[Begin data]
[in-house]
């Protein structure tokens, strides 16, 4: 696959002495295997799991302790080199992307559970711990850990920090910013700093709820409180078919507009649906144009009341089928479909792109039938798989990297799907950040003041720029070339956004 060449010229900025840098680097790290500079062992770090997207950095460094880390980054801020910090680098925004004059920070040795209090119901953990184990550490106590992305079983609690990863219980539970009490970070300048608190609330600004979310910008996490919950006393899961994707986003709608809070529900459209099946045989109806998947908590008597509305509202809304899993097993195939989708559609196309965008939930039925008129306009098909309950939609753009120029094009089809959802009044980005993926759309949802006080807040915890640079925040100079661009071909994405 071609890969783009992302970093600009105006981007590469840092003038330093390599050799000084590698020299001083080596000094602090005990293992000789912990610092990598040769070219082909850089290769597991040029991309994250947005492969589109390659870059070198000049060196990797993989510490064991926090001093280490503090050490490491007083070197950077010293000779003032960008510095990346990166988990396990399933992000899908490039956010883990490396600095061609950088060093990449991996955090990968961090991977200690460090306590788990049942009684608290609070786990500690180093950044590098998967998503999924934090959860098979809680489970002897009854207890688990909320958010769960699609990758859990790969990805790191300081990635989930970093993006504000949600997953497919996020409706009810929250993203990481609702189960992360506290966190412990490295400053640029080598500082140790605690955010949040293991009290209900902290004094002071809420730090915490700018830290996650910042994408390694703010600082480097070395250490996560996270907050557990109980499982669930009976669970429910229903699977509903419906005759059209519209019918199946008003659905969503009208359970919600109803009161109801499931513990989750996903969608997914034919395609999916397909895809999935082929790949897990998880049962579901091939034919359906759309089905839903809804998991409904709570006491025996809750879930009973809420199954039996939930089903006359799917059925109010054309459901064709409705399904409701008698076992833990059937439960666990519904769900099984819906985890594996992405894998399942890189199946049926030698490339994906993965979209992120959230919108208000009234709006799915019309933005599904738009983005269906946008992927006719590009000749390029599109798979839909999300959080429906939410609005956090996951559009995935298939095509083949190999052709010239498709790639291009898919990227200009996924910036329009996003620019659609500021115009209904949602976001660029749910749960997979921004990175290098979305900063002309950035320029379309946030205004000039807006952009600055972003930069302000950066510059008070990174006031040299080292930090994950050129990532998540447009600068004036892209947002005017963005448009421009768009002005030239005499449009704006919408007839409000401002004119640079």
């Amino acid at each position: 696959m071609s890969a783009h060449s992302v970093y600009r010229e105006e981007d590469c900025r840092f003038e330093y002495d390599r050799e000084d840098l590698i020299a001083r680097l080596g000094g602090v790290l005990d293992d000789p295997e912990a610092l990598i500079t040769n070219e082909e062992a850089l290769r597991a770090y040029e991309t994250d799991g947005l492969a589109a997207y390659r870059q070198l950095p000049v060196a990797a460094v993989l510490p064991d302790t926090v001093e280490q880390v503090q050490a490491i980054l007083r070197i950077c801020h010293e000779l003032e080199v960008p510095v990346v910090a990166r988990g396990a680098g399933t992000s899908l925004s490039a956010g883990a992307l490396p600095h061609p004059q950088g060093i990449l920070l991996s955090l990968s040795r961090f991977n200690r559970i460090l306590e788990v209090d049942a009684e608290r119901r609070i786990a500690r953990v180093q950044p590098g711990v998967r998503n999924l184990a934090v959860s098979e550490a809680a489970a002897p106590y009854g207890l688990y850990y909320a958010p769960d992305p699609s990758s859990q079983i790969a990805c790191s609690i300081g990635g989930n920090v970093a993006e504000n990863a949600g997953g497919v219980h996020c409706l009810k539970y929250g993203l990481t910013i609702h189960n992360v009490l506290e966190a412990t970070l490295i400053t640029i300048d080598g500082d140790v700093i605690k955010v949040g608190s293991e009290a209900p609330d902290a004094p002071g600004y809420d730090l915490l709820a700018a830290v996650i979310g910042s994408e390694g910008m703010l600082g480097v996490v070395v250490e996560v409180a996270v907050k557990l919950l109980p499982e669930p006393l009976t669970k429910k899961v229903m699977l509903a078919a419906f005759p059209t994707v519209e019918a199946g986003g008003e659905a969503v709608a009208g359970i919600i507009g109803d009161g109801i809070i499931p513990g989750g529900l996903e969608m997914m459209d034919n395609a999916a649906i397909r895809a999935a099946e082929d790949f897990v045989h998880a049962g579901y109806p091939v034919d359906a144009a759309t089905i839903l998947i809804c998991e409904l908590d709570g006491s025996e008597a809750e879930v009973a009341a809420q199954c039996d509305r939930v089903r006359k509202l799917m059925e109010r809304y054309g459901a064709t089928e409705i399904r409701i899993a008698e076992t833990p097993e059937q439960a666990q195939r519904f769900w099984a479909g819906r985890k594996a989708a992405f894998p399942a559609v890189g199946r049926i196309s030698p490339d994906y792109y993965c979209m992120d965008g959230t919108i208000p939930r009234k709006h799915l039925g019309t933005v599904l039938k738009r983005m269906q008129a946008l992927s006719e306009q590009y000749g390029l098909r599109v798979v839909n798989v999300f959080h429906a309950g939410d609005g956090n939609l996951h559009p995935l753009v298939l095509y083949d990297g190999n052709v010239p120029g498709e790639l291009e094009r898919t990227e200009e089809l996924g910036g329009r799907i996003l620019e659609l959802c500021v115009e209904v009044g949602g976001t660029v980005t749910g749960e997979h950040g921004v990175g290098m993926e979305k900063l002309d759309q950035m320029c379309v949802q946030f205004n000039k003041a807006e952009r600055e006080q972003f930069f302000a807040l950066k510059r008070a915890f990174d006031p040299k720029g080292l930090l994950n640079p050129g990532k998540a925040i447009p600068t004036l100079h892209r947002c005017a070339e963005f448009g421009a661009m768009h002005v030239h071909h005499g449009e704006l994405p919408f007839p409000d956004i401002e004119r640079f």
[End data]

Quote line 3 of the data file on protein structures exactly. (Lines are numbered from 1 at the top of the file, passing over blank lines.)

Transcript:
């Amino acid at each position: 696959m071609s890969a783009h060449s992302v970093y600009r010229e105006e981007d590469c900025r840092f003038e330093y002495d390599r050799e000084d840098l590698i020299a001083r680097l080596g000094g602090v790290l005990d293992d000789p295997e912990a610092l990598i500079t040769n070219e082909e062992a850089l290769r597991a770090y040029e991309t994250d799991g947005l492969a589109a997207y390659r870059q070198l950095p000049v060196a990797a460094v993989l510490p064991d302790t926090v001093e280490q880390v503090q050490a490491i980054l007083r070197i950077c801020h010293e000779l003032e080199v960008p510095v990346v910090a990166r988990g396990a680098g399933t992000s899908l925004s490039a956010g883990a992307l490396p600095h061609p004059q950088g060093i990449l920070l991996s955090l990968s040795r961090f991977n200690r559970i460090l306590e788990v209090d049942a009684e608290r119901r609070i786990a500690r953990v180093q950044p590098g711990v998967r998503n999924l184990a934090v959860s098979e550490a809680a489970a002897p106590y009854g207890l688990y850990y909320a958010p769960d992305p699609s990758s859990q079983i790969a990805c790191s609690i300081g990635g989930n920090v970093a993006e504000n990863a949600g997953g497919v219980h996020c409706l009810k539970y929250g993203l990481t910013i609702h189960n992360v009490l506290e966190a412990t970070l490295i400053t640029i300048d080598g500082d140790v700093i605690k955010v949040g608190s293991e009290a209900p609330d902290a004094p002071g600004y809420d730090l915490l709820a700018a830290v996650i979310g910042s994408e390694g910008m703010l600082g480097v996490v070395v250490e996560v409180a996270v907050k557990l919950l109980p499982e669930p006393l009976t669970k429910k899961v229903m699977l509903a078919a419906f005759p059209t994707v519209e019918a199946g986003g008003e659905a969503v709608a009208g359970i919600i507009g109803d009161g109801i809070i499931p513990g989750g529900l996903e969608m997914m459209d034919n395609a999916a649906i397909r895809a999935a099946e082929d790949f897990v045989h998880a049962g579901y109806p091939v034919d359906a144009a759309t089905i839903l998947i809804c998991e409904l908590d709570g006491s025996e008597a809750e879930v009973a009341a809420q199954c039996d509305r939930v089903r006359k509202l799917m059925e109010r809304y054309g459901a064709t089928e409705i399904r409701i899993a008698e076992t833990p097993e059937q439960a666990q195939r519904f769900w099984a479909g819906r985890k594996a989708a992405f894998p399942a559609v890189g199946r049926i196309s030698p490339d994906y792109y993965c979209m992120d965008g959230t919108i208000p939930r009234k709006h799915l039925g019309t933005v599904l039938k738009r983005m269906q008129a946008l992927s006719e306009q590009y000749g390029l098909r599109v798979v839909n798989v999300f959080h429906a309950g939410d609005g956090n939609l996951h559009p995935l753009v298939l095509y083949d990297g190999n052709v010239p120029g498709e790639l291009e094009r898919t990227e200009e089809l996924g910036g329009r799907i996003l620019e659609l959802c500021v115009e209904v009044g949602g976001t660029v980005t749910g749960e997979h950040g921004v990175g290098m993926e979305k900063l002309d759309q950035m320029c379309v949802q946030f205004n000039k003041a807006e952009r600055e006080q972003f930069f302000a807040l950066k510059r008070a915890f990174d006031p040299k720029g080292l930090l994950n640079p050129g990532k998540a925040i447009p600068t004036l100079h892209r947002c005017a070339e963005f448009g421009a661009m768009h002005v030239h071909h005499g449009e704006l994405p919408f007839p409000d956004i401002e004119r640079f």